Talent and hustle are a big part of it. Both those actors put in the work building their reputations way before their names were known, they have range beyond the everyman/action hero role. And by all accounts they're both pros that studios can depend on to understand the medium, get involved in the process and turn in quality performances.
megalowho's forum posts
I can see people who participated in the KS being upset about this and the earlier delays. As a person who bought it on steam in February I liked part 1 and am looking forward to part 2.
I actually think most of the snark is from folks that didn't back the game or have issues with Kickstarter in general. Double Fine has been almost painfully open with the process of developing this game to backers and it's been enlightening to watch unfold through good and bad. Even if I end up just liking Broken Age after all is said and done instead of loving it I'm glad to have contributed to the project.
Not sure this is enough to win the coveted Apology of the Year award but probably good for a nomination at least.
Given all the leaked screenshots of F2P microtransaction components in this...I'm worried.
I saw those too. Timers, currencies, best deals galore. Just Cause is a great series but increasingly concerned about the trend towards full priced games with freemium mechanics built in from the ground up.
Definitely excited for it, it's just a "ready when it's done" game. Apparently the dev team redid the entire beginning of the game, the part they originally showed off to the press. Taking longer than expected but I'm sure the PR will ramp up again once they have an idea of when they're actually releasing.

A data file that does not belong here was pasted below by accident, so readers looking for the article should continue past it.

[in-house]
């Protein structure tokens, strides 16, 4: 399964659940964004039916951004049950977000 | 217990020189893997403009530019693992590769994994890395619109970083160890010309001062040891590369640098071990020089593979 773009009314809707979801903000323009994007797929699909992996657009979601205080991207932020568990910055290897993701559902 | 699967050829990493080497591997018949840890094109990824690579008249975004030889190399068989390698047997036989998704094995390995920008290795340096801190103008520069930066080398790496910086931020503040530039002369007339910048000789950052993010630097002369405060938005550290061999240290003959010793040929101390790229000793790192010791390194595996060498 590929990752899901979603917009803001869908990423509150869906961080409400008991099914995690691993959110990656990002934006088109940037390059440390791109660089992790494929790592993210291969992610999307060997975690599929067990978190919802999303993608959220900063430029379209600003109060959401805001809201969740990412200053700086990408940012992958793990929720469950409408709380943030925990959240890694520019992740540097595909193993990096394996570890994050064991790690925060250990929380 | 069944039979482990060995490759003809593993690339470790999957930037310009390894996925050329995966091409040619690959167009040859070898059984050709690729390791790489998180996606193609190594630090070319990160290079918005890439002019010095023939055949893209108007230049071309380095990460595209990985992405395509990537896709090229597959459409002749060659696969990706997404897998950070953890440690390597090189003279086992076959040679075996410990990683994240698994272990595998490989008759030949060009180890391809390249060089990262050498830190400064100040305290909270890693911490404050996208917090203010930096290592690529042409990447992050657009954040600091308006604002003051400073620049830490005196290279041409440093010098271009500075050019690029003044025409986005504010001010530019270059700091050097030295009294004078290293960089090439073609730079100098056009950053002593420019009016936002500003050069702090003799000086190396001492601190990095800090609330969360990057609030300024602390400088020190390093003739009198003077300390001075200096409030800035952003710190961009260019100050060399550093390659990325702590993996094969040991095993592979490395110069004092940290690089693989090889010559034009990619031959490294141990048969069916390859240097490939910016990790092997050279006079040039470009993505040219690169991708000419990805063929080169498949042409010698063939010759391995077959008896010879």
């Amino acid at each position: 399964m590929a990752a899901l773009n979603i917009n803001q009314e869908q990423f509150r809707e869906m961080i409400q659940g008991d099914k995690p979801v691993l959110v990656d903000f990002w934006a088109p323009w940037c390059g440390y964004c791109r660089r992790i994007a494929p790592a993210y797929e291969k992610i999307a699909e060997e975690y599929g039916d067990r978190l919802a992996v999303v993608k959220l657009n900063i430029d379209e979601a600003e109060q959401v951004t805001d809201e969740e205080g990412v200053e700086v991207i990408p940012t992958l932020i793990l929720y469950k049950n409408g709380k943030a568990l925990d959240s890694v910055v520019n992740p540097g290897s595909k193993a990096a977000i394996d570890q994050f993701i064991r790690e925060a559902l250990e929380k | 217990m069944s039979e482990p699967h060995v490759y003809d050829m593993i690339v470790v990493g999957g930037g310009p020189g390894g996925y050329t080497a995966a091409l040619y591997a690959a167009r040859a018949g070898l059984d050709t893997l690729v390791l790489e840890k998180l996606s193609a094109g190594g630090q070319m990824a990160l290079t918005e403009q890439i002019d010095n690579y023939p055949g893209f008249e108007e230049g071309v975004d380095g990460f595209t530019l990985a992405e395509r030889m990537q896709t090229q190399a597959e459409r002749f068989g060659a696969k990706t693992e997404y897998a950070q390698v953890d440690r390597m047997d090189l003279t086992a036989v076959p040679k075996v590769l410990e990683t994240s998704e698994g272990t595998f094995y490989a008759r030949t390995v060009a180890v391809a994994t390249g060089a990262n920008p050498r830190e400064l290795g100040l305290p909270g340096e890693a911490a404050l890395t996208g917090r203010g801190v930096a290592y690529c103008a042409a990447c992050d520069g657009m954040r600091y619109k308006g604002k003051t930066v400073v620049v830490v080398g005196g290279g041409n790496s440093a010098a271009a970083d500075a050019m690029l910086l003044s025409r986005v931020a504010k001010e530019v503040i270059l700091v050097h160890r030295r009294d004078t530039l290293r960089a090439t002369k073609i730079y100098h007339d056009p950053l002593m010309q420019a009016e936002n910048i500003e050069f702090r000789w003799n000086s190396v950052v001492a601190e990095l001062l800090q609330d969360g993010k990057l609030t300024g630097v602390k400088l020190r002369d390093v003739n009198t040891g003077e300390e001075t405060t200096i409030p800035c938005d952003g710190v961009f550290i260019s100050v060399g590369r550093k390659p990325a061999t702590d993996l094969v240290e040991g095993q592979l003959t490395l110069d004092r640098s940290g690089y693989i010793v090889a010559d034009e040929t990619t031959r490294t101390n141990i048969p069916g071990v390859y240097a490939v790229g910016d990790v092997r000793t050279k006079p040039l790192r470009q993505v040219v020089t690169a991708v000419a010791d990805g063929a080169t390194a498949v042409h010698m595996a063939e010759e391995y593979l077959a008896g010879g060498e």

Thanks for the article. I've been trying my best to stay far the fuck away from the nasty crossroads between men's rights on the internet and gamer subculture that's been throwing a temper tantrum over the last few months, but when ugly shit like this goes down I like to be informed of it. I think Giant Bomb has done a pretty decent job of not giving undue attention to petulant attention seekers without ignoring the ongoing story entirely.
I almost didn't want to click on this article just because of the visceral response of "no, I don't want to play a game about that" but it's interesting to read where the dev is coming from. Still have no desire to visit dark personal places like that outside of life experiences, even as catharsis it sounds unappealing, but good to know projects like this are being approached thoughtfully all the same.
Games that strive to create a sense of empathy are intriguing for sure and I've loved a couple of them, but I find it's a fine line between allowing the player to organically let mechanics and systems inform the intended themes and "I want the player to feel ___, here are emotional triggers." The former can be revelatory, the latter feels manipulative. I hope developers continue to approach ideas like this but from a place of game design first, emotional button pressing second; not sure what camp Fragments of Him falls into yet.
I like the listing underneath upcoming content but find the altert at the top of the page redundant and distracting, especially when the same piece of content is being advertised up there for days on end. Seems more appropriate for live show notifications. I get the push and I'm for it but between the side bar, top bar and headline displays, three links to the same destination seems like overkill for those that already subscribe.